The third principle is “to work from the near to far”, which means to begin from what is nearer and closer, more natural and immediate to the physical and psychological environment of the child, and the present condition of his inner being and nature, and proceed slowly and gradually to include and embrace the far, universal and the global.  The process of growth in education has to begin with and rooted in the physical, social, cultural and the psychological environment in which the child is born.  As Sri Aurobindo explains

“The basis of a man’s nature is almost always, in addition to his soul’s past, his nationality, his country, the soil from which he draws the air which he breathes, the sights, sounds, habits to which he is accustomed.  They mould him not the less powerfully because insensibly and from that then we must begin.  We must not take up the nature by the roots from the earth in which it grows or surround the mind with images and ideas of life which is alien to that in which it must physically move.  If anything has to be brought from outside, it must be offered not forced on the mind”

This principle applies to physical instruments of education like toys and also to things which has a direct inner influence on the psychological nature of the child like ideas or stories.  For example in teaching history it is better to begin from local and national history than with world-history.  Similarly while choosing stories and toys it is better to use those which reflect the ecology, society, culture and values of the native soil than that of alien cultures.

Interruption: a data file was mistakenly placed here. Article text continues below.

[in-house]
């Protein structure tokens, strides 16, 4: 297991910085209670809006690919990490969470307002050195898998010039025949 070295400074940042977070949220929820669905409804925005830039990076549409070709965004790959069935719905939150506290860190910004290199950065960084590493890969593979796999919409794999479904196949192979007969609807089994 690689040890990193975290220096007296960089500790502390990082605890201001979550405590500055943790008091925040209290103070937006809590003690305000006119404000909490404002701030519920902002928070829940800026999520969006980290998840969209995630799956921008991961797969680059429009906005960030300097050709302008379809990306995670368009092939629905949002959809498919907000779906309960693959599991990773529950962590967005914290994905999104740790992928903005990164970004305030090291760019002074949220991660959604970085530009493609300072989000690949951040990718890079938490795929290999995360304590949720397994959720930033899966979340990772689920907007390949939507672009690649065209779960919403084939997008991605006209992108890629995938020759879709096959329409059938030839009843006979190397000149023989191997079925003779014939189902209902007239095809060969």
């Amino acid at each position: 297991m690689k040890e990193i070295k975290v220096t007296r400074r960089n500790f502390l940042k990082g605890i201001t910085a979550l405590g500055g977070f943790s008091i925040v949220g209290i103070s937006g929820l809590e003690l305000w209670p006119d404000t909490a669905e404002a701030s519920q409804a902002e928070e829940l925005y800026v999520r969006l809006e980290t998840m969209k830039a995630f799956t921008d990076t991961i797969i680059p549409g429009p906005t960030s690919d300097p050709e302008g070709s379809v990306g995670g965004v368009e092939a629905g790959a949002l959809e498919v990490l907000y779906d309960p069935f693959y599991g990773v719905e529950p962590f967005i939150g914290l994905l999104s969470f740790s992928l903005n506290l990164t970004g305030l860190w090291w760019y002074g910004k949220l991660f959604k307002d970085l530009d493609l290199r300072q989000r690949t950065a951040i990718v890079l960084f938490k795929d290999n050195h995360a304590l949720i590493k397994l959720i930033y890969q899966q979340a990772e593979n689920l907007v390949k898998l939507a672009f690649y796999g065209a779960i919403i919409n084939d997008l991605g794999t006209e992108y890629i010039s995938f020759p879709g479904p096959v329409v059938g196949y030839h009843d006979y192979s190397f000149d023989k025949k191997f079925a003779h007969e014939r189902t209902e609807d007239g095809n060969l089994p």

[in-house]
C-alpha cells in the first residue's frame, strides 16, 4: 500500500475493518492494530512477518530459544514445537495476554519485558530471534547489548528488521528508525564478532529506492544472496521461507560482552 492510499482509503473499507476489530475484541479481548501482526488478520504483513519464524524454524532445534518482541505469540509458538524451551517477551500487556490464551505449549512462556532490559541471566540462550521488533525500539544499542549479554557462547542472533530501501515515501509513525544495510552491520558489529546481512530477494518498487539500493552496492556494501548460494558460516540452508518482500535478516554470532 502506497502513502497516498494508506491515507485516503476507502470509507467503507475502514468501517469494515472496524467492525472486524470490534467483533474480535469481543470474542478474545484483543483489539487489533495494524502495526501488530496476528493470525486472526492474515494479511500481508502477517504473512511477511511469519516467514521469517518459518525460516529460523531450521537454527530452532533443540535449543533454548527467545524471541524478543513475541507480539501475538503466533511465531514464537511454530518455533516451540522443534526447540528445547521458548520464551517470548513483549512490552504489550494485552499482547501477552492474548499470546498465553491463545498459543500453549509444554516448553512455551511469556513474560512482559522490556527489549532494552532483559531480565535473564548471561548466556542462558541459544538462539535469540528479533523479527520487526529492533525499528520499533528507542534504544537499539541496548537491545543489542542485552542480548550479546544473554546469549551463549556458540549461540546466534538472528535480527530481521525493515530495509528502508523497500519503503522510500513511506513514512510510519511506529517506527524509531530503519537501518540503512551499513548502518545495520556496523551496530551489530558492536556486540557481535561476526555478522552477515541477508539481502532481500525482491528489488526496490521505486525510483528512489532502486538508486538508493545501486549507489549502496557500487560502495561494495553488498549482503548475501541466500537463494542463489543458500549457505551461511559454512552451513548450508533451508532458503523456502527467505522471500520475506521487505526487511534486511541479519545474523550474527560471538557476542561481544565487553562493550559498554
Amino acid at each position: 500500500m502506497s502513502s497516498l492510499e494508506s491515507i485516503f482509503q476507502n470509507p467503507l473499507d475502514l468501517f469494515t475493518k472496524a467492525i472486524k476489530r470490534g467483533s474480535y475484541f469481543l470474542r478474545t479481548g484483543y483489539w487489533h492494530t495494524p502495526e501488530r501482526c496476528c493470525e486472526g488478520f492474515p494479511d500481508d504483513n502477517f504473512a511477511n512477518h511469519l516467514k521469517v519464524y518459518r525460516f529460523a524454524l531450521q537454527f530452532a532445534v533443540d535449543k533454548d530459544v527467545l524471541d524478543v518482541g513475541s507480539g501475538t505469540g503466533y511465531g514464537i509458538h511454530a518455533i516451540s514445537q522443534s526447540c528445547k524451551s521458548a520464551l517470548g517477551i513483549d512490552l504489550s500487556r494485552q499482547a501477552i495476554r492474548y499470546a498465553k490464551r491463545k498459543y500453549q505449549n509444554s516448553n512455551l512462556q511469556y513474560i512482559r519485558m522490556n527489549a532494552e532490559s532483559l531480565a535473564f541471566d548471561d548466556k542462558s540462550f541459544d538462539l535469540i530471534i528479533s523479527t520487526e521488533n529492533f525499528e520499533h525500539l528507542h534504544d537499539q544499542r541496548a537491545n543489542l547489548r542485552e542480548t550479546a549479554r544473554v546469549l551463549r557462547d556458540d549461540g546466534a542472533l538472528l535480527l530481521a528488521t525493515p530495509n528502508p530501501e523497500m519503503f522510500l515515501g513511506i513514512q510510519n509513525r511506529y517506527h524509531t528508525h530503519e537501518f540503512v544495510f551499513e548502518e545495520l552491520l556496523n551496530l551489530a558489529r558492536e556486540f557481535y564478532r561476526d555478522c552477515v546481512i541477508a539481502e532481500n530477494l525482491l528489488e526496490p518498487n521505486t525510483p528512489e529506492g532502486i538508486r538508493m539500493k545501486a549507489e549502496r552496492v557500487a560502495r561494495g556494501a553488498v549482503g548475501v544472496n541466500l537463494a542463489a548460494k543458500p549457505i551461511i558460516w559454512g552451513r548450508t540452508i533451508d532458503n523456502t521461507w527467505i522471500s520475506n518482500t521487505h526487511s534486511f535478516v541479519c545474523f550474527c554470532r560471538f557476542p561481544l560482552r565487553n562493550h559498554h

The Free Progress System

The other important principle of integral education is “Free Progress” which means, as the Mother explains: “freedom to follow the soul’s will and not that of the mental and vital whims and fancies”.  So free progress means an inner liberty of the soul to grow according its higher law pf the soul and not the freedom of the body, vital or mind to follow its fancies and desire.  This doesn’t mean denial or suppression of the freedom of the body, mind or vital.  They must also be given the freedom to grow in harmony with their intrinsic law and the legitimate needs and aspiration of their being.  There cannot be any genuine and real growth without this freedom.  As Sri Aurobindo points out:

“—the free play of mind and life is essential for the growth of consciousness; for mind and life are the soul’s only instrument until a higher instrumentation develop; they must not be inhibited in their action or rendered rigid, uplastic and unprogressive”.

But free play of mind and life can lead to much errors, deviation and disorder.  Such errors are part of the growth.  For until we realise an assured source of spiritual knowledge we grow through committing and correcting our errors.  However in integral education liberty of the body, mind and life have to be subordinated to the liberty of the soul or spirit.  This means vagabond fancies and desires of the mind and life which are harmful and obstructive to the growth of the soul should not be allowed free indulgence in the name of liberty.  Only the legitimate needs, inclinations and aspirations of the mind and life which lead to the growth of consciousness and the development of the faculties of knowledge, feeling or action have to be given the freedom of expression.